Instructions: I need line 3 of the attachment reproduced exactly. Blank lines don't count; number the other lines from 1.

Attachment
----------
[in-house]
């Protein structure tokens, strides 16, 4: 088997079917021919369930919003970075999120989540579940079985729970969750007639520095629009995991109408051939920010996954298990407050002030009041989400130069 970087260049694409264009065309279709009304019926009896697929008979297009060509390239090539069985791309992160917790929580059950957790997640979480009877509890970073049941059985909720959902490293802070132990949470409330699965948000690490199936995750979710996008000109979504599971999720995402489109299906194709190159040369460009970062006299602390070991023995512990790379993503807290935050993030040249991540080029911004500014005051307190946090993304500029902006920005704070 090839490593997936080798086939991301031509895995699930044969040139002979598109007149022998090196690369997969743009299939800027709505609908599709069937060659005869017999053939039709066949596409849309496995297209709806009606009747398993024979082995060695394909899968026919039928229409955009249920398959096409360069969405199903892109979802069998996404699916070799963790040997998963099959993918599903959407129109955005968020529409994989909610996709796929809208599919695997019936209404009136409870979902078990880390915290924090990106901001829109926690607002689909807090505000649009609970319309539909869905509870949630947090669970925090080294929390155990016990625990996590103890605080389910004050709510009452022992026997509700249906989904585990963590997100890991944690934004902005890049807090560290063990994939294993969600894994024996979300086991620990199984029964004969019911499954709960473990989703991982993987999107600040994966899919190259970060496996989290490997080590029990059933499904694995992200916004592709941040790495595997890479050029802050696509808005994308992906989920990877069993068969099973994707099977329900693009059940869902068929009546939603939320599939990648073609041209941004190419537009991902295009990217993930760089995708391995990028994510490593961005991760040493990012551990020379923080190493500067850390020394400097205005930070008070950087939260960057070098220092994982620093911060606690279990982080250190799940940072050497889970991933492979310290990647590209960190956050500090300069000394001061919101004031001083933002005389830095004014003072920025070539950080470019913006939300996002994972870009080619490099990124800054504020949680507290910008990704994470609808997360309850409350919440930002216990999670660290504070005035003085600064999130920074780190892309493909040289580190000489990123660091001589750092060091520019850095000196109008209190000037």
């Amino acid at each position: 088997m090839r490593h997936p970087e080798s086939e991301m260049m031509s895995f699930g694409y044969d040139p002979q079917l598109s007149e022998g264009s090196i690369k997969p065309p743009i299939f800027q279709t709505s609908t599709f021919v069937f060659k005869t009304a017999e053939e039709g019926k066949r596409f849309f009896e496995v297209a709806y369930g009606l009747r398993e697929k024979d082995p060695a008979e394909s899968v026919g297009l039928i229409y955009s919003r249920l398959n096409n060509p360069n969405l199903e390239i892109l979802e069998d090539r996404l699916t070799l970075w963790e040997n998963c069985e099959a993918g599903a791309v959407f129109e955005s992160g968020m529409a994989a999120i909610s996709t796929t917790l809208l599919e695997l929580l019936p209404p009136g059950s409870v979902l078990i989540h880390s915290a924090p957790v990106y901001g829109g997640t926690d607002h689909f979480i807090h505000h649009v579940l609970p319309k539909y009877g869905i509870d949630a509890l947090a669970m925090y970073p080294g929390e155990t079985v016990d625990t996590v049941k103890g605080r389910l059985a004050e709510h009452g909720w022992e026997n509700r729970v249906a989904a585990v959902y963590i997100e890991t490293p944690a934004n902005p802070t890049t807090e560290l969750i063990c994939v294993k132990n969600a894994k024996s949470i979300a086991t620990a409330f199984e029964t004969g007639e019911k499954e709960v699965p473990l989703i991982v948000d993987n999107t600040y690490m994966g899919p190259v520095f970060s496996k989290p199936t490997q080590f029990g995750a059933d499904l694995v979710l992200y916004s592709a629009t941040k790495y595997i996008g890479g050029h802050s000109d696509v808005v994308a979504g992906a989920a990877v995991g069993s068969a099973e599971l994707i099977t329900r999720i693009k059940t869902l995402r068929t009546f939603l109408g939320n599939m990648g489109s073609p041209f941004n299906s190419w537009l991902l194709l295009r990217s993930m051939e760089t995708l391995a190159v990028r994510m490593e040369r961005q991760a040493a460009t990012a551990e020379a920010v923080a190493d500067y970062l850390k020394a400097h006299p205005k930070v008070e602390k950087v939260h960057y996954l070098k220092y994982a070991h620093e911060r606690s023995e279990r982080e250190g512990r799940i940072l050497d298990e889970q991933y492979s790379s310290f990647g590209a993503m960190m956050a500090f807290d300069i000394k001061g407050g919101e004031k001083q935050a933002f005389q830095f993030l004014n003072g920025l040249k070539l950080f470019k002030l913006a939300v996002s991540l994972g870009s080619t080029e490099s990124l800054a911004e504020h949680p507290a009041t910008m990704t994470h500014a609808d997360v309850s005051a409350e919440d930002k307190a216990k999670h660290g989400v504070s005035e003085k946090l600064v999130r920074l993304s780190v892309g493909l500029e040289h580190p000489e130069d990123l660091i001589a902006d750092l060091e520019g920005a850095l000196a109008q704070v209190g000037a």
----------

């Amino acid at each position: 088997m090839r490593h997936p970087e080798s086939e991301m260049m031509s895995f699930g694409y044969d040139p002979q079917l598109s007149e022998g264009s090196i690369k997969p065309p743009i299939f800027q279709t709505s609908t599709f021919v069937f060659k005869t009304a017999e053939e039709g019926k066949r596409f849309f009896e496995v297209a709806y369930g009606l009747r398993e697929k024979d082995p060695a008979e394909s899968v026919g297009l039928i229409y955009s919003r249920l398959n096409n060509p360069n969405l199903e390239i892109l979802e069998d090539r996404l699916t070799l970075w963790e040997n998963c069985e099959a993918g599903a791309v959407f129109e955005s992160g968020m529409a994989a999120i909610s996709t796929t917790l809208l599919e695997l929580l019936p209404p009136g059950s409870v979902l078990i989540h880390s915290a924090p957790v990106y901001g829109g997640t926690d607002h689909f979480i807090h505000h649009v579940l609970p319309k539909y009877g869905i509870d949630a509890l947090a669970m925090y970073p080294g929390e155990t079985v016990d625990t996590v049941k103890g605080r389910l059985a004050e709510h009452g909720w022992e026997n509700r729970v249906a989904a585990v959902y963590i997100e890991t490293p944690a934004n902005p802070t890049t807090e560290l969750i063990c994939v294993k132990n969600a894994k024996s949470i979300a086991t620990a409330f199984e029964t004969g007639e019911k499954e709960v699965p473990l989703i991982v948000d993987n999107t600040y690490m994966g899919p190259v520095f970060s496996k989290p199936t490997q080590f029990g995750a059933d499904l694995v979710l992200y916004s592709a629009t941040k790495y595997i996008g890479g050029h802050s000109d696509v808005v994308a979504g992906a989920a990877v995991g069993s068969a099973e599971l994707i099977t329900r999720i693009k059940t869902l995402r068929t009546f939603l109408g939320n599939m990648g489109s073609p041209f941004n299906s190419w537009l991902l194709l295009r990217s993930m051939e760089t995708l391995a190159v990028r994510m490593e040369r961005q991760a040493a460009t990012a551990e020379a920010v923080a190493d500067y970062l850390k020394a400097h006299p205005k930070v008070e602390k950087v939260h960057y996954l070098k220092y994982a070991h620093e911060r606690s023995e279990r982080e250190g512990r799940i940072l050497d298990e889970q991933y492979s790379s310290f990647g590209a993503m960190m956050a500090f807290d300069i000394k001061g407050g919101e004031k001083q935050a933002f005389q830095f993030l004014n003072g920025l040249k070539l950080f470019k002030l913006a939300v996002s991540l994972g870009s080619t080029e490099s990124l800054a911004e504020h949680p507290a009041t910008m990704t994470h500014a609808d997360v309850s005051a409350e919440d930002k307190a216990k999670h660290g989400v504070s005035e003085k946090l600064v999130r920074l993304s780190v892309g493909l500029e040289h580190p000489e130069d990123l660091i001589a902006d750092l060091e520019g920005a850095l000196a109008q704070v209190g000037a």